Political Sectarianism Revisited


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By Ghassan Karam, Special to Ya Libnan

Those who persist in criticizing Speaker Berri and President Suleiman for their plan to implement the Taef accords ought to be reminded of the saying: “You can fool some of the people all of the time, and all of the people some of the time, but you can not fool all of the people all of the time.”

The well orchestrated attacks on the Berri-Suleiman plan can best be described as disingenuous, close minded and even bigoted. Political confessionalism is a misguided idea that has been gnawing at the Lebanese body politic ever since the establishment of the state 66 years ago. This idea of using the personal attribute of religion as the single factor for preventing a citizen from seeking a public office and many other civil service jobs is discriminatory, inefficient, harmful and egregious. One can even blame this single idea for most of the domestic tragedies that have consumed Lebanon in 1958, the 15 year civil war in addition to all the other social ills and inequities.

Speaker Berri ought to be commended for agreeing to spearhead the call by President Suleiman to take steps in order to implement the Taef accords that have stopped the Lebanese hemorrhaging over 15 years ago by demanding the creation of a bi cameral parliament and the total abolishing of political sectarianism all across the political sphere.   Mr. Berris’ call to establish a commission whose only charge is to study and recommend steps to phase out this most destructive of all practices in the Lebanese political system must be seen in its true historical context. It is simply a call to do what all the Lebanese parties have agreed to do 15 years ago but have always found an excuse to carry on business as usual.

Unfortunately it is these same procrastinators who have risen to challenge Speaker Berri for daring to remind them of their duties and their commitments. Obviously one should not expect those that have benefited from an arrangement to go ahead and cheer on its demise but it is important to remember that when such institutions, organizations and individuals act as obstructionists and obfuscators they are doing so for very selfish reasons. Sure they would try to rationalize their demagoguery as if they are driven by love of country when in effect their only intention all throughout the decades has been preserving their preferred status.  The logic and irrationality used by Patriarch Sfeir in order to prevent this hugely important and crucial step from becoming realized boggles the mind. How can we explain to our children that 35-40% of the population is entitled to 50% of the parliamentary seats or that a bright young educated Shiite woman cannot become a prime minister for no fault of her own besides the fact that she was born on the wrong side of the track so to speak.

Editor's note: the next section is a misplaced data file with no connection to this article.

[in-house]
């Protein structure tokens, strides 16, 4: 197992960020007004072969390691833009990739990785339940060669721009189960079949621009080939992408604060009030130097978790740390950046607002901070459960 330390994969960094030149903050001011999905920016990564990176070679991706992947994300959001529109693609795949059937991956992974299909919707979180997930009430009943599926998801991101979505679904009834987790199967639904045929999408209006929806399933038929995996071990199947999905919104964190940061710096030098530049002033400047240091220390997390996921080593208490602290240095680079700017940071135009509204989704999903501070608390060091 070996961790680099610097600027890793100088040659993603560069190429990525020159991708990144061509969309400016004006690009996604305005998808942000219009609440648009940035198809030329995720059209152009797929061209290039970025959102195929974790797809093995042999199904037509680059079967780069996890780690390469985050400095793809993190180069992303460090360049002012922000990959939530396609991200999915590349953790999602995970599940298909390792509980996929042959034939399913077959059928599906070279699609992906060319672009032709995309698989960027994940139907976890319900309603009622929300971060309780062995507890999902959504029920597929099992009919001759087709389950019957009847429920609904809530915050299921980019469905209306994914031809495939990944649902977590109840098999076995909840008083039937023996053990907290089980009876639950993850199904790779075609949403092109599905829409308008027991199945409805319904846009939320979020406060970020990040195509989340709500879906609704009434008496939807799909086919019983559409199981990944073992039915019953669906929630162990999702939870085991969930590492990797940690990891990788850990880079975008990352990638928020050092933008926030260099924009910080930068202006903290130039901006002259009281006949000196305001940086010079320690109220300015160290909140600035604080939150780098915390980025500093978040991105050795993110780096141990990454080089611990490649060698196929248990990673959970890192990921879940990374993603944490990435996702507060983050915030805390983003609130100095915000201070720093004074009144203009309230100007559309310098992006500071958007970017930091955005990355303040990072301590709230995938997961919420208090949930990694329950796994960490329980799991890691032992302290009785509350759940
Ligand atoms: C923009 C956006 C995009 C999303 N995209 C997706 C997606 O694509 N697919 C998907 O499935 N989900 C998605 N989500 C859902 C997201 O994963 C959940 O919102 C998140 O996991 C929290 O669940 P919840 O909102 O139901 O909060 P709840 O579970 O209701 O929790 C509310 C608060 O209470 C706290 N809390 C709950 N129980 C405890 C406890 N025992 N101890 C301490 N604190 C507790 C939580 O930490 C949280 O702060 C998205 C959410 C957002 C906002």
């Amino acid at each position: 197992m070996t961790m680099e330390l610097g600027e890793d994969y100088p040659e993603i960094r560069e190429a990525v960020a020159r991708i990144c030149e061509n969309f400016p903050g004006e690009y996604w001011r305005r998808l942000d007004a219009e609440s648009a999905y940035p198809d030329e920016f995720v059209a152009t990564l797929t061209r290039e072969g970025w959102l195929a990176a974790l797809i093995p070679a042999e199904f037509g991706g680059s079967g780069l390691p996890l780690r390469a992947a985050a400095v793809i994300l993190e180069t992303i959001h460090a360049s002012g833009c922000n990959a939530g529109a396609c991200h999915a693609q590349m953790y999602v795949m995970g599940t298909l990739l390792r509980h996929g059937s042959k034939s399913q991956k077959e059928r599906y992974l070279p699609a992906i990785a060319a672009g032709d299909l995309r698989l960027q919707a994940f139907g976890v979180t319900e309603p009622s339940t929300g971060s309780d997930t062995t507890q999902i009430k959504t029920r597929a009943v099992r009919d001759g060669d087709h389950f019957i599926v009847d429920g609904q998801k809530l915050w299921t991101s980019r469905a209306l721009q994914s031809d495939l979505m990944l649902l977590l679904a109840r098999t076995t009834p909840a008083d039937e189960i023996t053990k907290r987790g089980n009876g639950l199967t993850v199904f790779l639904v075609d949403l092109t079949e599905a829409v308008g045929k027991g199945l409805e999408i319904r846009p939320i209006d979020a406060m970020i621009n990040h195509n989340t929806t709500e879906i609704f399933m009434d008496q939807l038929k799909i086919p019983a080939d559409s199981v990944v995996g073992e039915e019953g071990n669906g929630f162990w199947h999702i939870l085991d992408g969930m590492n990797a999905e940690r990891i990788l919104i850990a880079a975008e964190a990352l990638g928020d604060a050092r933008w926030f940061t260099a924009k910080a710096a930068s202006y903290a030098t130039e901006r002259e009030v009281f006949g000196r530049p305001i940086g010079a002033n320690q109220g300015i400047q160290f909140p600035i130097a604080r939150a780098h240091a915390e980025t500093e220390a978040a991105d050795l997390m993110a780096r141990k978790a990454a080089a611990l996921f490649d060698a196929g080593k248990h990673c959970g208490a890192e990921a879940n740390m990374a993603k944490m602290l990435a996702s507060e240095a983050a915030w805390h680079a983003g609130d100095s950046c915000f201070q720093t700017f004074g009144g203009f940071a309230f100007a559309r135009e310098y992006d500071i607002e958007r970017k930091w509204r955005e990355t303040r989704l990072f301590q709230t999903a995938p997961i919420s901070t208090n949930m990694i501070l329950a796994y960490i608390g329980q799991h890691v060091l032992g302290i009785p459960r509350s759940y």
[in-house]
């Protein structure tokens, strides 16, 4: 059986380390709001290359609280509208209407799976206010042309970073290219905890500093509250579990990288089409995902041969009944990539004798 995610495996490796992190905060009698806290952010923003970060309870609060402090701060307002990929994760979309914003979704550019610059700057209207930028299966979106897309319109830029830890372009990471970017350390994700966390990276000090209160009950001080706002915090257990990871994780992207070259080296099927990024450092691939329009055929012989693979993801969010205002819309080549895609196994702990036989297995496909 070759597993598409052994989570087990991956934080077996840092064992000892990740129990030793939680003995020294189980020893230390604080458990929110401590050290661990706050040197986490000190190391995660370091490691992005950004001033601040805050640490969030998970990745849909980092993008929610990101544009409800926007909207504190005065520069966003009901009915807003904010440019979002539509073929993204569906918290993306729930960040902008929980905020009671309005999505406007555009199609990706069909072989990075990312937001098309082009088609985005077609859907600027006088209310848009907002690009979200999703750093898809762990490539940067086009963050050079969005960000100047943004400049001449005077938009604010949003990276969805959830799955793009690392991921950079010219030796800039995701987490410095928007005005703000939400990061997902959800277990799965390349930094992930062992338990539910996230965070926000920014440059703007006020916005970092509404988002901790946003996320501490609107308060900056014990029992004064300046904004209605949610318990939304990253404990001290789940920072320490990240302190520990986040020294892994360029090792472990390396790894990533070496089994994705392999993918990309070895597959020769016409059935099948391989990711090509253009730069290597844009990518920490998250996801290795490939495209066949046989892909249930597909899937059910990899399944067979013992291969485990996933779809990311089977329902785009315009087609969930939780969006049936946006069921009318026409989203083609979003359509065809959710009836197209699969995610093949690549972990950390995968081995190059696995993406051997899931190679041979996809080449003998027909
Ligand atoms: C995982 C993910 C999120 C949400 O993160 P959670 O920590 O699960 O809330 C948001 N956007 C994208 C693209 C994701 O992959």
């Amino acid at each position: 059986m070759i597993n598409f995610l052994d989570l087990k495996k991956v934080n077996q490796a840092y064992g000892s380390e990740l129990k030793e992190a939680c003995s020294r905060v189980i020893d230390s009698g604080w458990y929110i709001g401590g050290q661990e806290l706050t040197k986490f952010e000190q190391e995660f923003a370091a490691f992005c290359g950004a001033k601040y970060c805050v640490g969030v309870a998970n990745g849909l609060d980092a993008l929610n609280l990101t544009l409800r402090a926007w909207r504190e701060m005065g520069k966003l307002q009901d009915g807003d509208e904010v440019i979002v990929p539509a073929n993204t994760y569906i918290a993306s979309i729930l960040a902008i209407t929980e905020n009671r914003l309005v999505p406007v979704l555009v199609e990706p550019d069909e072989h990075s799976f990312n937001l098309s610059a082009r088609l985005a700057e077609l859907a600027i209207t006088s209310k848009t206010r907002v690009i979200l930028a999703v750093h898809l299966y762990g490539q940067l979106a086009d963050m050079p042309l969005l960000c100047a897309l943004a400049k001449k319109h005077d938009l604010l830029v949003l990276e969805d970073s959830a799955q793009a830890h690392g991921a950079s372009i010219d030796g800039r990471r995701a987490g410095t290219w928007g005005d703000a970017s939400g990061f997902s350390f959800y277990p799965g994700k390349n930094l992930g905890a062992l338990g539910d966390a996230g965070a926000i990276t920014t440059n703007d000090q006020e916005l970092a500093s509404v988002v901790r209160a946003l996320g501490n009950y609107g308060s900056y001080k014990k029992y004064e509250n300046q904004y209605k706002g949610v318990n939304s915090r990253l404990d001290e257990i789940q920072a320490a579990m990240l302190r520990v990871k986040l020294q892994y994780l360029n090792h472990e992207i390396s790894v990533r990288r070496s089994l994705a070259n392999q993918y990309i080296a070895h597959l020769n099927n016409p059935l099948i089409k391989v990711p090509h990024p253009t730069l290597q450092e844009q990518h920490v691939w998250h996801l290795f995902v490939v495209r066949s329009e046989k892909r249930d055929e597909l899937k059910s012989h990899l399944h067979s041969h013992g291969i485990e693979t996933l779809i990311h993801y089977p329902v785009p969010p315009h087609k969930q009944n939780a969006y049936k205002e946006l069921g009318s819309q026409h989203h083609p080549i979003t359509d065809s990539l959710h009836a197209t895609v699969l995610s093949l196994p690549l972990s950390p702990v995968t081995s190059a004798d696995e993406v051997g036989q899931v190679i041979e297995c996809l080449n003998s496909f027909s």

It should not be too difficult to understand that any form of discrimination, racial, ethnic or religious is just as bad as any other form of discrimination based on gender, sexual preferences or the colour of ones eyes. Patriarch Sfeir makes an excellent point when he says that it is important to eliminate sectarianism from the inner soul of individuals. That would be a tremendous accomplishment but to use the need to create a perfect state made of saints sounds as an excuse to derail badly needed reform efforts is unconscionable.  Society has a duty to set laws and regulations that would enhance the common good and citizens have the right to disagree with such laws but must obey them while they are in effect. Anti discrimination laws do not mean by any stretch that we have eliminated bigotry but it means that it would be illegal to act upon it.

President Suleiman and Speaker Berri need all our support in order to proceed with this project upon whose completion the future of the state rests.  (On many issues besides this initiative the writer has been and remains a vocal critic of both Mr. Berri and Mr. Suleiman).



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